Mrs. Kivisild, final, low rez

When I first came up with the idea of painting various portraits of individuals from Islip, Margaret and I both immediately agreed on Mrs. Kivisild.  And when I asked Mrs. Kivisild, she responded with great enthusiasm, so much so that she was in my studio posing for the painting that very week.

As she sat down, we decided on a simple, natural pose, and we began to talk.  What struck me about her conversation was that her spare moments away from the nursery school were still occupied with talk of the children, of the quality of education that they receive, of the vision of the school in general.  And when she spoke about the school, her vocabulary was devoid of hyperbolic description that oftentimes surround children’s education.  In fact, I came to learn that Mrs. Kivisild frowned on distracting trends.  What I always most appreciated about the Islip Community Nursery school was that they didn’t make sales pitches with pretentious claims- everywhere I turn these days, somebody is telling me that my three year old can learn to speak French, or learn computer skills, or to get a head start on science, or this or that.  In nursery school, this strikes me as ridiculous, and even coercive capitalistic conditioning.  Mark Twain’s young mind was formed amidst wild turkeys and raw pine board floors, but nowadays it seems people believe that iPad navigation skills are more important than knowing how to write a limerick.  And at Islip Community, the children laugh, they build, they come home with paint on their hands, they pet the resident rabbit, they learn independence, they are proud of themselves, and they return home filled with wonder.  The nursery has a vision for character development, rather than just setting a child on an assembly belt en route to their career.  And so, Islip Community Nursery is a special place, and Mrs. Kivisild’s vision was at the heart of that.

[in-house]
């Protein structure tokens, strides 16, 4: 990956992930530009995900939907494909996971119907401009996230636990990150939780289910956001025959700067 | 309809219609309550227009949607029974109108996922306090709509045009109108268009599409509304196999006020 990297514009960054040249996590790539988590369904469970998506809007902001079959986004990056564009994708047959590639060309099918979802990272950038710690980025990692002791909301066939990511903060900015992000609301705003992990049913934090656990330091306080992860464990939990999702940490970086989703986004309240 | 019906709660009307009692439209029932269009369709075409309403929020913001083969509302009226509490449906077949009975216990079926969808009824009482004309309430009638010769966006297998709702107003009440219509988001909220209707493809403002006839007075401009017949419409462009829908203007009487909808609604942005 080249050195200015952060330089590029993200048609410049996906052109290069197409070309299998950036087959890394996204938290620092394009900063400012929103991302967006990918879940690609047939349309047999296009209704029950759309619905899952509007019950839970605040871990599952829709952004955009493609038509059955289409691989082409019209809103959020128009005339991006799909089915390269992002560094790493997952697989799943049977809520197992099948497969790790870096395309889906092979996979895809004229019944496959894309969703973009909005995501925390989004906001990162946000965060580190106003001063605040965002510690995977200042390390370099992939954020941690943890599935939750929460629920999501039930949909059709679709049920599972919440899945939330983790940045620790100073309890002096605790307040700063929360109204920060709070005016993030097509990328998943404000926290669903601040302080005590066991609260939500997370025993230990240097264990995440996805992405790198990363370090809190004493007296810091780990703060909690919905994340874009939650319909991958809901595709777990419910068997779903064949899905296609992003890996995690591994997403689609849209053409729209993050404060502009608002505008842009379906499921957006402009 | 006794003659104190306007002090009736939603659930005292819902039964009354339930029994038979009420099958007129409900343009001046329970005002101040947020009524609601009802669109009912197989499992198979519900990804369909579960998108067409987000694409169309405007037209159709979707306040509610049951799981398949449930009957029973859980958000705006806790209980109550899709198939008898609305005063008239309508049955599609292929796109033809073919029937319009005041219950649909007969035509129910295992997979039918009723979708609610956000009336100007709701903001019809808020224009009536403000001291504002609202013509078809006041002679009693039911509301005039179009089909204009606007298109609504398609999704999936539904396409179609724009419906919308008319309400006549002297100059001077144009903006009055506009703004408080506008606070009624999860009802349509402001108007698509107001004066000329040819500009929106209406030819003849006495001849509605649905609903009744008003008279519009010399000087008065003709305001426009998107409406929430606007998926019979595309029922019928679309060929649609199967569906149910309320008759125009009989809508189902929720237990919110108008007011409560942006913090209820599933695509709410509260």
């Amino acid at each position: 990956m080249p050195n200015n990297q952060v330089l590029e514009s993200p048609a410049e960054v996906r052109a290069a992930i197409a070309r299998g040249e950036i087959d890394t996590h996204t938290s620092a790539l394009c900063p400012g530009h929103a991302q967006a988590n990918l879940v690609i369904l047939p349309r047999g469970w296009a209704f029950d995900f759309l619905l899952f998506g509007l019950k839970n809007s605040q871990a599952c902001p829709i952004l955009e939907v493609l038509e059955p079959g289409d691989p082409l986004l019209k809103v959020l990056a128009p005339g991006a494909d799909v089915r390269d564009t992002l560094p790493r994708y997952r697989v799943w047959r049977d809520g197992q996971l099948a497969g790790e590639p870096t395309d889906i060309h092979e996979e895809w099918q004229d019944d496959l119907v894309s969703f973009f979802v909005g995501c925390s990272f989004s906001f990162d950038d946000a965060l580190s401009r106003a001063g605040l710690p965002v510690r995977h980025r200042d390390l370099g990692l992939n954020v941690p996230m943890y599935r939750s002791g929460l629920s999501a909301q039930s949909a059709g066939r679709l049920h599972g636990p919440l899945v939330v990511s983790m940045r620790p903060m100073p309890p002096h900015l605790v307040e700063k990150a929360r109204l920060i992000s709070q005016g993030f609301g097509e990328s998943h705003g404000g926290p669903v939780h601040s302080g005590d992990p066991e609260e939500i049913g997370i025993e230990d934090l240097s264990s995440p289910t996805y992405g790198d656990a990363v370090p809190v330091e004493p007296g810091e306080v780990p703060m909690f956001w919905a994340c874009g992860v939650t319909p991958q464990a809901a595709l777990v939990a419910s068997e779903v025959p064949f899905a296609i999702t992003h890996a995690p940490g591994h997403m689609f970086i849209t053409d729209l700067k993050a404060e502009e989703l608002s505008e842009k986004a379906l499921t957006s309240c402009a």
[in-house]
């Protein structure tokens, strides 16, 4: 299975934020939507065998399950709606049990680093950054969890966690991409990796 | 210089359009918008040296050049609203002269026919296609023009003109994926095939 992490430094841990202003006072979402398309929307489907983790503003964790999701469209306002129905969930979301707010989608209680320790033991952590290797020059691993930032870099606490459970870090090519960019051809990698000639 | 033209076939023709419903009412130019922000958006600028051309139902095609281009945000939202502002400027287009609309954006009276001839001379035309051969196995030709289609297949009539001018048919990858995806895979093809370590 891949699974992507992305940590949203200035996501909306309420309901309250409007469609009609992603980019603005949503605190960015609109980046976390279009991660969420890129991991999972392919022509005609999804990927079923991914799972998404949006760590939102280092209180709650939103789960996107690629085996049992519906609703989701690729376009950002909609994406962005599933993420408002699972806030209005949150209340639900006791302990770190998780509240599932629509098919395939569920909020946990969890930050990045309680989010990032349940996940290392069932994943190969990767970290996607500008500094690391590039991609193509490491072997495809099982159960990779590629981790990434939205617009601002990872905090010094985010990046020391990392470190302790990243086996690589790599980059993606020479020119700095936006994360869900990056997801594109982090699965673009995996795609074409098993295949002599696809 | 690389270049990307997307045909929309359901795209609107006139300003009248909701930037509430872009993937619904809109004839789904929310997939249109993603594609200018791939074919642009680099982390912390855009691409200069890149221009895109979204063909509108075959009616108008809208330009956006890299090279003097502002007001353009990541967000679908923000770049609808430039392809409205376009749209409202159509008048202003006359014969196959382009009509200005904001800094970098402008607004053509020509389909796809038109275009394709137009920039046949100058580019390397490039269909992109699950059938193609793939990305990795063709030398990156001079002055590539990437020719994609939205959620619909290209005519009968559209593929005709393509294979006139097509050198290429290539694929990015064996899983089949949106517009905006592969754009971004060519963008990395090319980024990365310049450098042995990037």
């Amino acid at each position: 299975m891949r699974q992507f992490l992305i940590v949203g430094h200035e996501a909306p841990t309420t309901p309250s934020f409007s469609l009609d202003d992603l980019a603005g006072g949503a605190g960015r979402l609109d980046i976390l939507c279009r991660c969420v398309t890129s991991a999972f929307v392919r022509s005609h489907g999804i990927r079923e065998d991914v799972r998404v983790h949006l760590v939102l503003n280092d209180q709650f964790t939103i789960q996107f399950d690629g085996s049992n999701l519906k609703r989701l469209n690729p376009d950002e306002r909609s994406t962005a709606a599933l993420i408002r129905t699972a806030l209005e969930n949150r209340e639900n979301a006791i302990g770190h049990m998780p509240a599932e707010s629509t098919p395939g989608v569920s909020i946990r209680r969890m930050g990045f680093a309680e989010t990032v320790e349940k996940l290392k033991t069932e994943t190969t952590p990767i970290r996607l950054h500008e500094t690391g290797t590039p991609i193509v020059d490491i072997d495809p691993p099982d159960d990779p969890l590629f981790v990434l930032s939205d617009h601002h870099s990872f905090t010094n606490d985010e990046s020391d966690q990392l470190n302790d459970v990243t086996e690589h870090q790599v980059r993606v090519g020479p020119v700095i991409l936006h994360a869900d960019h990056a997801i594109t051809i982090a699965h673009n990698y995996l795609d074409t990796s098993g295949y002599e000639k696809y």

As a young woman, after years of performing as a vocalist in various venues in the New York area, Mrs. Kivisild married a fellow musician and settled in the Islip area.  She longingly describes the years that passed, her five children all about her, the first home that she and her husband bought.  Before long, an opportunity arose to become the director at the Islip Community Nursery School, and she took the spot.  It was a perfect fit, as she loved working with children, and had a strong idea of what children’s education should be.  As director of the nursery school for several decades, she saw several generations of children walked through the doors, among them my wife, and now my sons.

Perhaps my favorite thing about painting Mrs. Kivisild was watching her and her husband interact.  People, like grapes, can only go two ways with age- we either grow sour, or we ferment into fragrant wine.  As Mrs. Kivisild sat for the portrait, her husband tenderly looked on for several hours, grabbing her hand securely as she ascended and descended from the model stand, bringing her water and coffee, asking her if she were warm enough.  Over the next few sittings, it was my hope to imbue her portrait with the vision of how her husband must see her, because he was right.

Mrs. Kiviseld, face, low rez


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